For more about David Joel Miller and my work in the areas of mental health, substance abuse, and Co-occurring disorders see my Facebook author’s page, davidjoelmillerwriter. A list of books I have read and can recommend is over at Recommended Books. If you are in the Fresno California area, information about my private practice is at counselorfresno.com.

Sleep Paralysis – What causes it? Is it related to PTSD or demons?

By David Joel Miller, MS, Licensed Therapist & Licensed Counselor.

Sleep paralysis.
Photo courtesy of Pixabay.com

Is Sleep Paralysis related to PTSD or the supernatural?

Imagine awakening suddenly in the middle of the night. Sitting on your chest is a demon; there are ghosts, dead people or spirits standing around your bed. You try to scream but nothing comes from your throat. You would run if you could but your legs won’t work. You are awake and paralyzed. Looking up at the demons you are helpless to do anything beyond saying a silent prayer inside your head. You are experiencing Sleep Paralysis.

Sleep Paralysis is one of those unusual problems. This condition is especially terrifying to someone who has the disorder.  If you have a belief in the supernatural you may dread falling asleep.

Sleep Paralysis has long been more the province of legends and the supernatural than included in the area of mental health. This experience has been connected to many other worldly phenomena. Similar experiences were described during the Salem witchcraft trials.

Today we have a scientific explanation that satisfies some, some of the time, but are we sure?

In Sleep Paralysis you can see, move your eyes and breathe, but the rest of your body is unable to move.  Some episodes of Sleep Paralysis last seconds. The average is six minutes. Occasional an episode of sleep paralysis will last longer than 6 minutes or on rare occasion’s hours.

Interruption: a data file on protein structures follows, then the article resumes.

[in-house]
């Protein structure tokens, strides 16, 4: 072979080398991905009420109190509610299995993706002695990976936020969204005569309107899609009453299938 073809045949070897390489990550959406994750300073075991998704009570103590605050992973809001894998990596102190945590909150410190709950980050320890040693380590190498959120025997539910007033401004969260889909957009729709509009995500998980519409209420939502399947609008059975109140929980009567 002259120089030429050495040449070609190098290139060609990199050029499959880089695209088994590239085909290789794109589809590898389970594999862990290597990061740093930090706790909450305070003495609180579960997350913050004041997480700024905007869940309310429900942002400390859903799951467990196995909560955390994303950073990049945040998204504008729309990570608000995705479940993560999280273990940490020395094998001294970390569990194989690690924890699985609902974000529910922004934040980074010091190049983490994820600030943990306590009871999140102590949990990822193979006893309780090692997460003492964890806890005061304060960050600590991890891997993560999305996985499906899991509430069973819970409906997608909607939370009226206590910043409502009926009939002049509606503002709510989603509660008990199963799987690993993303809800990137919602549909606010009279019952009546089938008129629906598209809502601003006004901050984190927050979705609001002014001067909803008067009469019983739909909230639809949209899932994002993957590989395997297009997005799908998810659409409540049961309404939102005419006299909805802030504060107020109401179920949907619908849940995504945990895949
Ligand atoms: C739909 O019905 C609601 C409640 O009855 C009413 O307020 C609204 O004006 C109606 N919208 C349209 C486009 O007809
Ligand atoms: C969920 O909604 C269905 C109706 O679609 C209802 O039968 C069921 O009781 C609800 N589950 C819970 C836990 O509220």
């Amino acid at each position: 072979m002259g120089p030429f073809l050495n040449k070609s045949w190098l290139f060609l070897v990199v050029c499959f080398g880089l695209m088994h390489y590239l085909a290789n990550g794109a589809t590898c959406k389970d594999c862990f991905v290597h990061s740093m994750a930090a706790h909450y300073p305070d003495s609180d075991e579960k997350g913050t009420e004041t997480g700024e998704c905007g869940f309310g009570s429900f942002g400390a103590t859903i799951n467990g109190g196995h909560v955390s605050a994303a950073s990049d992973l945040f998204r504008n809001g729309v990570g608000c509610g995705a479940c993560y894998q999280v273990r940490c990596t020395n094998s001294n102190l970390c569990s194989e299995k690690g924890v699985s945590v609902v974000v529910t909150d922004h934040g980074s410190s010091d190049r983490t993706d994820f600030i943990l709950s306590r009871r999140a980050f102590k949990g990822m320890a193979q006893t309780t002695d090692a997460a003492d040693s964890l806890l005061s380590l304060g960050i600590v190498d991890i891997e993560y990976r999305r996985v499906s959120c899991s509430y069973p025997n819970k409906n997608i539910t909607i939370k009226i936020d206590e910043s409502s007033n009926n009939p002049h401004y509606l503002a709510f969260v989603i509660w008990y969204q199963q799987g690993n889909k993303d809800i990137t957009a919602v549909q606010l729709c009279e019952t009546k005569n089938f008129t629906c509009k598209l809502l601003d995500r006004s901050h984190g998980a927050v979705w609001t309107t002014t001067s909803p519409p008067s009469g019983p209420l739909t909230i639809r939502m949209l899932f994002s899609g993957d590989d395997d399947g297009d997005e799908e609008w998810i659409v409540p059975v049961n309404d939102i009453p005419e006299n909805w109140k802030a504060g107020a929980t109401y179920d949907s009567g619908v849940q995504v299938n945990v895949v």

Many people with Sleep Paralysis, up to 30% also have a history of Panic Attacks. It is more common among those with PTSD or anxiety disorders. Sleep Paralysis is also most common among those with minority status, especially African-Americans (Sharpless et al 2010.)

Other researchers have suggested that dissociation may be related to the old or “Lizard brains” freeze response to threat or danger. The same mechanism might explain the inability to move despite overwhelming terror found in Sleep Paralysis. Fear and anxiety may both cause and be the consequence of Sleep Paralysis.

Sleep paralysis is more common with overtired or sleep deprived individuals. It is also associated with taking Antidepressants, Benzodiazepines and some other medications. Ohayon et al., 1999 (Cited by Sharpless) also suggested a relationship between SSRI’s and Sleep Paralysis but Sharpless did not find a connection.